Like many folks in comics, I tuned in to the History Channel on Sunday night to watch the first two-hour segment of the new documentary, Superheroes Decoded. Not only was the subject matter of interest to me, but watching social media ahead of time, it was clear that many comics professionals were involved in creating this narrative, and were appearing on film for the piece, making the documentary even more immediately relevant to those interested in comics today.
And there were lots of great people helping craft the story of superheroes in this documentary, from Paul Levitz to Stan Lee, the Russo Brothers, Scott Snyder, Nicola Scott, Dan Didio, and Trina Robbins just to name a few. This first two-hour segment was dedicated to the rise of superheroes and the ways in which they created an American mythology. The documentary even stated, in opening, that “superheroes reveal the story of America”. That’s not a bad thesis to open with. And that is the lens through which the chronological march of superheroes was presented, to interesting effect.
One of the great strengths of the documentary was presenting major heroes alongside intense social developments in the country to show the ways in which the hero narrative and the historical events interacted. For instance, Superman is described as “highly political” because he represented the “common man”, and was therefore a kind of “socialist reformer” for immigrant communities at the time of his creation by two young Jewish guys in Cleveland.
Likewise, Batman is presented as a character at the hub of social change since his role and his Gotham tracks the rise of city population and crime during the Great Depression. Captain America then becomes the response to Hitler and the rise of fascism even before America got involved in World War II and the famous image of punching Hitler in the face becomes a response by Timely Comics (later Marvel Comics) to the anti-semitism building in the Nazi regime.
Wonder Woman becomes, in this narrative, a more directly mythological hero arising from the role of women in the workforce during WWII, otherwise, perhaps she wouldn’t have come about or been the focus of the initial burst of attention she received as a comic hero. The documentary traces these threads of social interconnection with comics and presents heroes in the light of the cultural climate that gave rise to them. We move into the Wertham era and look at the changes the Comics Code wrought in superhero comics, too, giving rise to a “family” dynamic in Batman to offset any accusations of homo-eroticism, and we see a wider range of team books in response, too. Spider-Man becomes the teenager who counter-culture can identify with and the rise of superhero films can reflect our national concerns and anxieties step by step through the 80’s and 90’s.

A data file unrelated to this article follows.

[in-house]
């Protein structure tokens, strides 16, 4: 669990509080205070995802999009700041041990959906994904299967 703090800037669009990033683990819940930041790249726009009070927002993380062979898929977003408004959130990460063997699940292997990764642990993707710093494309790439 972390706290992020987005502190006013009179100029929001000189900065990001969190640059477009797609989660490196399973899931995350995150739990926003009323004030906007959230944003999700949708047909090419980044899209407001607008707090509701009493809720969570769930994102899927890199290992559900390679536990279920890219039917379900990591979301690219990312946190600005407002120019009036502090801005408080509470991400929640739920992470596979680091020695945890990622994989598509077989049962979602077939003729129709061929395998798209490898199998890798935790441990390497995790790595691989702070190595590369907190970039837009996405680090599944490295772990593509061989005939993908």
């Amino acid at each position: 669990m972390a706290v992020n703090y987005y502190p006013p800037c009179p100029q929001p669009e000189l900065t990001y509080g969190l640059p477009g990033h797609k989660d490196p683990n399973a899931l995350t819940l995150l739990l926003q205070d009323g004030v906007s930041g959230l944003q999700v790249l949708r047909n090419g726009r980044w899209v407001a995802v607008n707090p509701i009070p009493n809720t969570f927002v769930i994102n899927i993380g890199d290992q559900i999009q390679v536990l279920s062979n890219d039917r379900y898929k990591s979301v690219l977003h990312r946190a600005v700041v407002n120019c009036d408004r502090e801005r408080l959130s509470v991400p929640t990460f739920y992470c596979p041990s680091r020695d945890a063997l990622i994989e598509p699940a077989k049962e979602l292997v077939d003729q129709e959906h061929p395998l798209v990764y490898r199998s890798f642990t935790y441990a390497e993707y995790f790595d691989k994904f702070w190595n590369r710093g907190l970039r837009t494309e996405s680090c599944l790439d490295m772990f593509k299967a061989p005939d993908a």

This historical/social commentary may seem like an obvious but necessary route to take in the documentary–since there have indeed been books written that remind us to see superheroes in their cultural and social context, and comic book related documentaries previously have at least been aware of these factors. Here, superheroes are seen as an American artform closely tied to our collective consciousness as a nation and their development says a lot about developments in national identity. As someone with a background in education, I’m keenly aware that this documentary will most likely be shown in classrooms, as the most up-to-date of its kind, and be especially useful in the burgeoning field of comics studies at universities, introducing young people to the concept of analyzing heroes in their social context.